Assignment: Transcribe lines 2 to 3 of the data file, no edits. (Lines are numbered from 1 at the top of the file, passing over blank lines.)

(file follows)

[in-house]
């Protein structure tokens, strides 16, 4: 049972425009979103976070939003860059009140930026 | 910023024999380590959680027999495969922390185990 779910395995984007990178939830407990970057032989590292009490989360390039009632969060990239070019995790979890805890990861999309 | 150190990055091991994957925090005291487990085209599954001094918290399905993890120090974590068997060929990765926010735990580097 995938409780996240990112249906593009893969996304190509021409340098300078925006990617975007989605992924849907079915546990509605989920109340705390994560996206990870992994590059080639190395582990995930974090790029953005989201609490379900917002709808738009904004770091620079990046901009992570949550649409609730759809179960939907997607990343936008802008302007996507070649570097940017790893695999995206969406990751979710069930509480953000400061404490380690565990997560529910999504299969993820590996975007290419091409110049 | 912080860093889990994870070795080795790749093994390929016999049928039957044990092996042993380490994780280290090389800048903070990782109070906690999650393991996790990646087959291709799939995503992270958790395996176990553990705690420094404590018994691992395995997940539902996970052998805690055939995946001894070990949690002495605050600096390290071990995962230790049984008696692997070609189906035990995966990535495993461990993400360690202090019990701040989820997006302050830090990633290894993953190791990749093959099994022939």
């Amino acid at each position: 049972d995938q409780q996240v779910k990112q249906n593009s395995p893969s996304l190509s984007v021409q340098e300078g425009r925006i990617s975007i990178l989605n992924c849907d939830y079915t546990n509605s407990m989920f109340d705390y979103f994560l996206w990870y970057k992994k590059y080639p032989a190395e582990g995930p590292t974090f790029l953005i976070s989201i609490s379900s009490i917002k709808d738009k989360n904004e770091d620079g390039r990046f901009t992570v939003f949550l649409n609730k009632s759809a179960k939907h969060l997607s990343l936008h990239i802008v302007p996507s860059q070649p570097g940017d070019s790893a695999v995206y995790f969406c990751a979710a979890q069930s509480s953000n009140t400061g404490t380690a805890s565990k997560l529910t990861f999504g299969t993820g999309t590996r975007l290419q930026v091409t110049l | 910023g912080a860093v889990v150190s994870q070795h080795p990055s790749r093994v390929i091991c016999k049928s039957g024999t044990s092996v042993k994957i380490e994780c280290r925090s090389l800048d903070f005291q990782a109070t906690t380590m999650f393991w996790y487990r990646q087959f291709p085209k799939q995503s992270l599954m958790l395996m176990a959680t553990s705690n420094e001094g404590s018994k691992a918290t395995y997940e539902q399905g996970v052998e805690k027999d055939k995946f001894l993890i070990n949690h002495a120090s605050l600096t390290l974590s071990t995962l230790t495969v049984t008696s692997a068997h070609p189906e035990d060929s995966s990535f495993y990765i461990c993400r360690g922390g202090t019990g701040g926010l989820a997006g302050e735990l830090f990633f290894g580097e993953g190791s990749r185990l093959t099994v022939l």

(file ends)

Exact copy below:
């Protein structure tokens, strides 16, 4: 049972425009979103976070939003860059009140930026 | 910023024999380590959680027999495969922390185990 779910395995984007990178939830407990970057032989590292009490989360390039009632969060990239070019995790979890805890990861999309 | 150190990055091991994957925090005291487990085209599954001094918290399905993890120090974590068997060929990765926010735990580097 995938409780996240990112249906593009893969996304190509021409340098300078925006990617975007989605992924849907079915546990509605989920109340705390994560996206990870992994590059080639190395582990995930974090790029953005989201609490379900917002709808738009904004770091620079990046901009992570949550649409609730759809179960939907997607990343936008802008302007996507070649570097940017790893695999995206969406990751979710069930509480953000400061404490380690565990997560529910999504299969993820590996975007290419091409110049 | 912080860093889990994870070795080795790749093994390929016999049928039957044990092996042993380490994780280290090389800048903070990782109070906690999650393991996790990646087959291709799939995503992270958790395996176990553990705690420094404590018994691992395995997940539902996970052998805690055939995946001894070990949690002495605050600096390290071990995962230790049984008696692997070609189906035990995966990535495993461990993400360690202090019990701040989820997006302050830090990633290894993953190791990749093959099994022939």
């Amino acid at each position: 049972d995938q409780q996240v779910k990112q249906n593009s395995p893969s996304l190509s984007v021409q340098e300078g425009r925006i990617s975007i990178l989605n992924c849907d939830y079915t546990n509605s407990m989920f109340d705390y979103f994560l996206w990870y970057k992994k590059y080639p032989a190395e582990g995930p590292t974090f790029l953005i976070s989201i609490s379900s009490i917002k709808d738009k989360n904004e770091d620079g390039r990046f901009t992570v939003f949550l649409n609730k009632s759809a179960k939907h969060l997607s990343l936008h990239i802008v302007p996507s860059q070649p570097g940017d070019s790893a695999v995206y995790f969406c990751a979710a979890q069930s509480s953000n009140t400061g404490t380690a805890s565990k997560l529910t990861f999504g299969t993820g999309t590996r975007l290419q930026v091409t110049l | 910023g912080a860093v889990v150190s994870q070795h080795p990055s790749r093994v390929i091991c016999k049928s039957g024999t044990s092996v042993k994957i380490e994780c280290r925090s090389l800048d903070f005291q990782a109070t906690t380590m999650f393991w996790y487990r990646q087959f291709p085209k799939q995503s992270l599954m958790l395996m176990a959680t553990s705690n420094e001094g404590s018994k691992a918290t395995y997940e539902q399905g996970v052998e805690k027999d055939k995946f001894l993890i070990n949690h002495a120090s605050l600096t390290l974590s071990t995962l230790t495969v049984t008696s692997a068997h070609p189906e035990d060929s995966s990535f495993y990765i461990c993400r360690g922390g202090t019990g701040g926010l989820a997006g302050e735990l830090f990633f290894g580097e993953g190791s990749r185990l093959t099994v022939l």